5. The Jesuits are returning more than 500 acres in South Dakota to the Rosebud Sioux, given to them in the 1880s for use as churches and cemeteries by the U.S. government. The Jesuits said “It’s now time to give back to the tribe all of those pieces of land that rightly belongs to them”.
  6. Democratic Rep. Maloney held a town hall in republican Rep. Faso’s district since Faso refused to meet with his own constituents. Maloney told the crowd of over 300 that he was on hand to “adopt” the 19th district and “If at any time [Faso] wants to come here and do his job, well I will pack up and I will leave.” More Democrat led town halls in republican districts without them are being planned. And speaking of town halls, the Town Hall Project that will locate your local town hall for you, including “empty chair” ones where the community holds them even when their rep chooses not to. Arizona, NY, NC and Texas have some this month, check them out.
  7. Connecticut joined a number of other states and passed a ban on gay conversion therapy. Oregon decided the Elliott State Forest, will stay in public ownership, bringing an end to Oregon’s years-long flirtation with divesting the land. Maryland’s Public Service Commission approved subsidies to support two large scale wind farms, making them viable projects. The wind farms are expected to prevent emissions of hundreds of thousands of pounds of carbon dioxide and create 5,000 jobs.
  8. In more strong women good news, Connie Schroeder a civil engineer, defeated a 27-year veteran Council Member to become Bastrop, Texas’ first female Mayor. I previously reported that Jeanette Vizguerra, an Immigrant seeking refuge in a church to avoid deportation was named a TIME magazine 100 most influential people in the US, and now ICE has granted her a stay of deportation through March 2019. She can now leave the church without fear and resume her life.
  9. Like France, South Korea is also rejecting conservatives. Moon Jae-in, an opposition leader won the presidential election, ending a decade of conservative rule.
  10. Resistance inspires creativity, like the dude who posed for a photo with Speaker Ryan at a pancake breakfast while wearing a “Repeal and go f*ck yourself” shirt and posted it on Instagram. You can see it here. And the Rational Dress Society who are recycling and repurposing Ivanka Trump clothing into cool items.

Check out the new page on the blog with resources for resisting and bringing about change.  It isn’t too late to comment on EPA rule rollbacks or protecting national monuments as over 150,000 of you did to the FCC to protect net neutrality.  Keep on calling and fighting, and don’t forget to vote in your local elections.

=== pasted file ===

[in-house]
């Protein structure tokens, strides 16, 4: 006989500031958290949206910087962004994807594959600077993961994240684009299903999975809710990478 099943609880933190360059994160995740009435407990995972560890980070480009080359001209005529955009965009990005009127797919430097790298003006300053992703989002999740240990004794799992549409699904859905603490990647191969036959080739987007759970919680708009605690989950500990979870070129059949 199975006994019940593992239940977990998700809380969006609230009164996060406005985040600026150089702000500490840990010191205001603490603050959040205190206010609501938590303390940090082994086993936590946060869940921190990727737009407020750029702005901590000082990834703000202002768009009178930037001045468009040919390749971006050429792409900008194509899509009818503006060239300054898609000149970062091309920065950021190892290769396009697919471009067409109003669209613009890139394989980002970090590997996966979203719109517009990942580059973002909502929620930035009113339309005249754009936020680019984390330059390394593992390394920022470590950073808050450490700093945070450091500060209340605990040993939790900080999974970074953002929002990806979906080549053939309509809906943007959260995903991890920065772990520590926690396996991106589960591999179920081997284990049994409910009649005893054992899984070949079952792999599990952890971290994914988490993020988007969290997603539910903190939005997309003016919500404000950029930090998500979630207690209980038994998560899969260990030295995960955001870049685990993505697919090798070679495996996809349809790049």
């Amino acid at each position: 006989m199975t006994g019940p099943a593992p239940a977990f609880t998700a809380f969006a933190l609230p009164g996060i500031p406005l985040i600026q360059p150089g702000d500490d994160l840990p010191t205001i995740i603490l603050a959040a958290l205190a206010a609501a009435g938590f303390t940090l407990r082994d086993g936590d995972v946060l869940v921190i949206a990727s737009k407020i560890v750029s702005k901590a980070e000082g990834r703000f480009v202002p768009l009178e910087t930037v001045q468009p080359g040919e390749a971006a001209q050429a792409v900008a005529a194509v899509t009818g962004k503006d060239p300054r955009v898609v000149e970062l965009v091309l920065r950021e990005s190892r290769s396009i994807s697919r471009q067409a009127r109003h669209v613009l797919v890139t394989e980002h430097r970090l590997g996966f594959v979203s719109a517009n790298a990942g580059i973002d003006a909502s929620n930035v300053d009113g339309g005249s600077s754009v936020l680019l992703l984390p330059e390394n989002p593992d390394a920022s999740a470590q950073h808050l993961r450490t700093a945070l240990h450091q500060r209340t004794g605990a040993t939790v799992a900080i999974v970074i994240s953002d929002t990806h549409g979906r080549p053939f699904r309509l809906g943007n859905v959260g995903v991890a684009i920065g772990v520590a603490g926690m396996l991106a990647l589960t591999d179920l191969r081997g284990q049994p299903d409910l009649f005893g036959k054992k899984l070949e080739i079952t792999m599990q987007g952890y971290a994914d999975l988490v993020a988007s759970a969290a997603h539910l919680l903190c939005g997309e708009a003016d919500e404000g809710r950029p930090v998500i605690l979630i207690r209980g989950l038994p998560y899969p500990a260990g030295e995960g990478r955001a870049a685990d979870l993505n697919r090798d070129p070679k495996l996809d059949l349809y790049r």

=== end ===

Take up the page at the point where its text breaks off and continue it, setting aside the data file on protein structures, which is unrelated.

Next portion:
France Shows Us the Tides Are Turning. All is not hopeless.

I think a lot of us can use something to cheer us up and motivate us to continue on. So let me start with the breaking news today that the Far Right Has Lost the French Presidential Election. Now on to the roundup of what went right this past week ending 5/6/17.

  1. The Supreme Court ruled that under federal housing law cities can sue banks for discriminatory lending practices that hurt low-income neighborhood, holding that “cities can be an “aggrieved person” who can sue over the impact of housing discrimination on the city’s finances. SCOTUS also rejected an appeal on religious freedom grounds to a California law banning gay conversion therapy, leaving the law intact.
  2. In more good legal news, a federal court reinstated a Kentucky couple’s case for damages against Rowan County Clerk Kim Davis, who refused to give them a marriage license. The court ruled that Kentucky changing marriage licenses in 2016 did not eliminate the harm Davis may have done to their constitutional right to marry in 2015. A gay couple won a landmark legal ruling that paves the way for same-sex marriage in Bermuda when the Bermuda Supreme Court found that the Human Rights Act took primacy in Bermuda and protected their right to marry.